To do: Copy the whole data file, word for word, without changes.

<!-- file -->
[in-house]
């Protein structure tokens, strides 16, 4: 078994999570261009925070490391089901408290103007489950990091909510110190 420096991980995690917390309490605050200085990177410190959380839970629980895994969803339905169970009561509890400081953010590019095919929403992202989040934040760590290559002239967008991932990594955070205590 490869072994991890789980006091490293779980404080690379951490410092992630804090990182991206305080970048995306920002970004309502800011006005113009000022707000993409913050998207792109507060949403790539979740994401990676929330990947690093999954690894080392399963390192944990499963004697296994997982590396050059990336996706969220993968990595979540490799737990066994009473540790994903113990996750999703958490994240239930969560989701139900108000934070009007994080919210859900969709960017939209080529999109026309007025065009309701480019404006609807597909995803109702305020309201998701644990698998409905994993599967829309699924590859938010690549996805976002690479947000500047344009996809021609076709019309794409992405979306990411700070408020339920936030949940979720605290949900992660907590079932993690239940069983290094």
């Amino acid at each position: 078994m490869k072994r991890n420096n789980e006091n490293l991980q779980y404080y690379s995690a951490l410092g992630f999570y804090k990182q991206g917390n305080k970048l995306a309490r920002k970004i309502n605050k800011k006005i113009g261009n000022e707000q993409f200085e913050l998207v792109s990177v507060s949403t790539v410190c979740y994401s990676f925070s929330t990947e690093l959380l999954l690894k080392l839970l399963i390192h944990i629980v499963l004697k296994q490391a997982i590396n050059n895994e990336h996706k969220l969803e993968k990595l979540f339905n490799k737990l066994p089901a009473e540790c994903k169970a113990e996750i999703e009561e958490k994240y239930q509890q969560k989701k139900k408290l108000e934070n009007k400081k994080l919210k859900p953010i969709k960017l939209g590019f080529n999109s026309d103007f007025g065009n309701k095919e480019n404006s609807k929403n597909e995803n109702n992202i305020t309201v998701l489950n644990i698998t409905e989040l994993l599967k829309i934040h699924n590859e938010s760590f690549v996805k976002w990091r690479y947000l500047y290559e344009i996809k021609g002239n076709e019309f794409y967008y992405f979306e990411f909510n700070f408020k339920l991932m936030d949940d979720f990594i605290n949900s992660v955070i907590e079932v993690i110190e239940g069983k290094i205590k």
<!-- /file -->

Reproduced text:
[in-house]
């Protein structure tokens, strides 16, 4: 078994999570261009925070490391089901408290103007489950990091909510110190 420096991980995690917390309490605050200085990177410190959380839970629980895994969803339905169970009561509890400081953010590019095919929403992202989040934040760590290559002239967008991932990594955070205590 490869072994991890789980006091490293779980404080690379951490410092992630804090990182991206305080970048995306920002970004309502800011006005113009000022707000993409913050998207792109507060949403790539979740994401990676929330990947690093999954690894080392399963390192944990499963004697296994997982590396050059990336996706969220993968990595979540490799737990066994009473540790994903113990996750999703958490994240239930969560989701139900108000934070009007994080919210859900969709960017939209080529999109026309007025065009309701480019404006609807597909995803109702305020309201998701644990698998409905994993599967829309699924590859938010690549996805976002690479947000500047344009996809021609076709019309794409992405979306990411700070408020339920936030949940979720605290949900992660907590079932993690239940069983290094």
């Amino acid at each position: 078994m490869k072994r991890n420096n789980e006091n490293l991980q779980y404080y690379s995690a951490l410092g992630f999570y804090k990182q991206g917390n305080k970048l995306a309490r920002k970004i309502n605050k800011k006005i113009g261009n000022e707000q993409f200085e913050l998207v792109s990177v507060s949403t790539v410190c979740y994401s990676f925070s929330t990947e690093l959380l999954l690894k080392l839970l399963i390192h944990i629980v499963l004697k296994q490391a997982i590396n050059n895994e990336h996706k969220l969803e993968k990595l979540f339905n490799k737990l066994p089901a009473e540790c994903k169970a113990e996750i999703e009561e958490k994240y239930q509890q969560k989701k139900k408290l108000e934070n009007k400081k994080l919210k859900p953010i969709k960017l939209g590019f080529n999109s026309d103007f007025g065009n309701k095919e480019n404006s609807k929403n597909e995803n109702n992202i305020t309201v998701l489950n644990i698998t409905e989040l994993l599967k829309i934040h699924n590859e938010s760590f690549v996805k976002w990091r690479y947000l500047y290559e344009i996809k021609g002239n076709e019309f794409y967008y992405f979306e990411f909510n700070f408020k339920l991932m936030d949940d979720f990594i605290n949900s992660v955070i907590e079932v993690i110190e239940g069983k290094i205590k």